Raquel Sánchez Pérez
"Ramón y Cajal" fellow
Campus Universitario de Espinardo, 30100 Murcia, Spain
Telf.: +34 968396200, ext. 6116
The majority of the temperate fruit tree species belongs to the Rosaceae family, which encompasses about 100 different genera with more than 2000 species. Within this family, Prunus is one of the most important genera from an agronomical point of view producing more than 40 MMt worldwide of peaches and nectarines, apricots, almonds and sweet and sour cherries, cultivated in 1.7 MM ha.
Climate change is forcing not only fruit tree breeders to improve their efforts in developing new varieties that can be adapted and be economically competent in the new climate conditions, but also scientists to develop new and natural treatments that can compensate for the loss of chilling units that plants need to make an effective and yearly even fruit production.
It is known how important is the application of MAS in breeding programs as i.e. almond. In general, the global objective of a Prunus breeding program is obtaining new cultivars, self-compatible, of extra-late or extra-early blooming, productive, of high-quality fruit / kernels (i.e. sweet, firmness, low acidity etc.) with a chemical composition resulting in an excellent quality from the points of view sensorial, commercial, industrial and healthy. The knowledge of easy and suitable biotechnological tools is crucial for the development of molecular markers.
My research topic is the study of important agronomic traits within Prunus species to develop molecular markers to help breeders and growers in a climate change context. The main disadvantage of these species is their long juvenile period of three to four years, as occurs in almond, apricot, or even more in cherry etc.. These species only bloom once a year. Therefore, we have to wait two to three years to have statistical results when experiments are performed in reproductive organs such as flowers and fruits.
Due to these factors, the time necessary to obtain a new Prunus variety, e.g. almond, is approximately 10 years.
On the other hand, these plant species contain cyanogenic glucosides as prunasin and amygdalin that when cells are disrupted results in the release of hydrogen cyanide. We have recently elucidated the gene responsible for bitterness in almond by the sequencing of the almond genome, together with biochemistry and physiological studies. These results have been published in the prestigious scientific journal Science.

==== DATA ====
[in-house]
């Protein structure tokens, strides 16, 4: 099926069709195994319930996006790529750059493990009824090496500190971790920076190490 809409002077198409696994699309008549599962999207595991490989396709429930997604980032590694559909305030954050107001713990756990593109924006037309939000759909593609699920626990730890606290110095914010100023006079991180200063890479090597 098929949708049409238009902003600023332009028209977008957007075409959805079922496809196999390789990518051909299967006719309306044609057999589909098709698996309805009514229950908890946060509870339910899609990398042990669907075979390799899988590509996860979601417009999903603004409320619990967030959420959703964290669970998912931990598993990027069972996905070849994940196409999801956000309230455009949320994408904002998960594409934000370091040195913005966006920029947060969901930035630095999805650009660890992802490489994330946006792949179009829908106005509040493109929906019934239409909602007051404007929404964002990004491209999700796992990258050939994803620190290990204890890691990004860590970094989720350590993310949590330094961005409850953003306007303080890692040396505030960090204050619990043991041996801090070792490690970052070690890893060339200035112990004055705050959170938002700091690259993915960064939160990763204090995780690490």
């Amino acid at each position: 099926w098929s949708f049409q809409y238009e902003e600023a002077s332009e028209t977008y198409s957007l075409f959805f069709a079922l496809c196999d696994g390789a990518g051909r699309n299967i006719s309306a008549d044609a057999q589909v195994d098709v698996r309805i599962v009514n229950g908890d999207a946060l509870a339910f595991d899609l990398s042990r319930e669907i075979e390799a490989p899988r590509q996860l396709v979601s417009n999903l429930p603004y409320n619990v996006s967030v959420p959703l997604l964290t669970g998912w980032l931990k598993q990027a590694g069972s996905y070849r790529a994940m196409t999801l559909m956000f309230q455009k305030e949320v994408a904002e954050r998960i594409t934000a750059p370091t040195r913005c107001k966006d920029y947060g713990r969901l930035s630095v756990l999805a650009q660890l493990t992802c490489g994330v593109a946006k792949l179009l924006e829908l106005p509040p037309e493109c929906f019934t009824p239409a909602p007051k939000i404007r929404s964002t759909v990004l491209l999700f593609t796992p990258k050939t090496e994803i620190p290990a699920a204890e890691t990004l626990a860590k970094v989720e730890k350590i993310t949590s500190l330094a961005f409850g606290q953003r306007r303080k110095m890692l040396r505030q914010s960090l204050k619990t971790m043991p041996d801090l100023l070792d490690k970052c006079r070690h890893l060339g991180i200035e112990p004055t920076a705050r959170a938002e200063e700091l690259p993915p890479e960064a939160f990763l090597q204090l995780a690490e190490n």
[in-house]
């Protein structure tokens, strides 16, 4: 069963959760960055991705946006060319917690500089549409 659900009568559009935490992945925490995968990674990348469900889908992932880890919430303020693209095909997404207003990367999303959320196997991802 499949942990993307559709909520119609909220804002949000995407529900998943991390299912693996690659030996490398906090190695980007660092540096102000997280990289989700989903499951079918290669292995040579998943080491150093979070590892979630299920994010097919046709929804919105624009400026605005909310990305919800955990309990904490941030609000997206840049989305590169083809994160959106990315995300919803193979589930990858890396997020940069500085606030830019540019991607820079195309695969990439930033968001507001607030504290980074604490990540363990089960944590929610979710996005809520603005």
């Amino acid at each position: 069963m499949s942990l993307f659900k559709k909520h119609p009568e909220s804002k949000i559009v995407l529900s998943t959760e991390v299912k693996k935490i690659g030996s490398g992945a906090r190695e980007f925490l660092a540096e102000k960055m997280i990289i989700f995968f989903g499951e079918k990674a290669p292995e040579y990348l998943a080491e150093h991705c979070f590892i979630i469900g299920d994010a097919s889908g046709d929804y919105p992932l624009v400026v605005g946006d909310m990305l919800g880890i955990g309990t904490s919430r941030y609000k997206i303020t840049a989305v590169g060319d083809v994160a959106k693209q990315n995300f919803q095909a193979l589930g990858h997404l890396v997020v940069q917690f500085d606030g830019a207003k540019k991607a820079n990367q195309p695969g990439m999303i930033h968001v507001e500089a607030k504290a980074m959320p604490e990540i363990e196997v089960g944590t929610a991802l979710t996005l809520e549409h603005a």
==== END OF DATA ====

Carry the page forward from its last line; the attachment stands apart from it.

Mutation of a bHLH transcription factor allowed almond domestication
Publication date: 14-06-2019
Authors: Sánchez-Pérez R*, Pavan S, Mazzeo R, Moldovan C, Aiese R, Del Cueto J, Ricciardi F, Lotti C, Ricciardi L, Dicenta F, López-Marqués R, Møller BL
Wild almond species accumulate the bitter and toxic cyanogenic diglucoside amygdalin. Almond domestication was enabled by the selection of genotypes harboring sweet kernels. We report the completion of the almond reference genome. Map-based cloning using an F1 population segregating for kernel taste led to the identification of a 46-kilobase gene cluster encoding five basic helix-loop-helix transcription factors, bHLH1 to bHLH5. Functional characterization demonstrated that bHLH2 controls transcription of the P450 monooxygenase–encoding genes PdCYP79D16 and PdCYP71AN24, which are involved in the amygdalin biosynthetic pathway. A nonsynonymous point mutation (Leu to Phe) in the dimerization domain of bHLH2 prevents transcription of the two cytochrome P450 genes, resulting in the sweet kernel trait.
|LAST PRESS RELEASES|
21-06-2019 | Weekendavisen.dk
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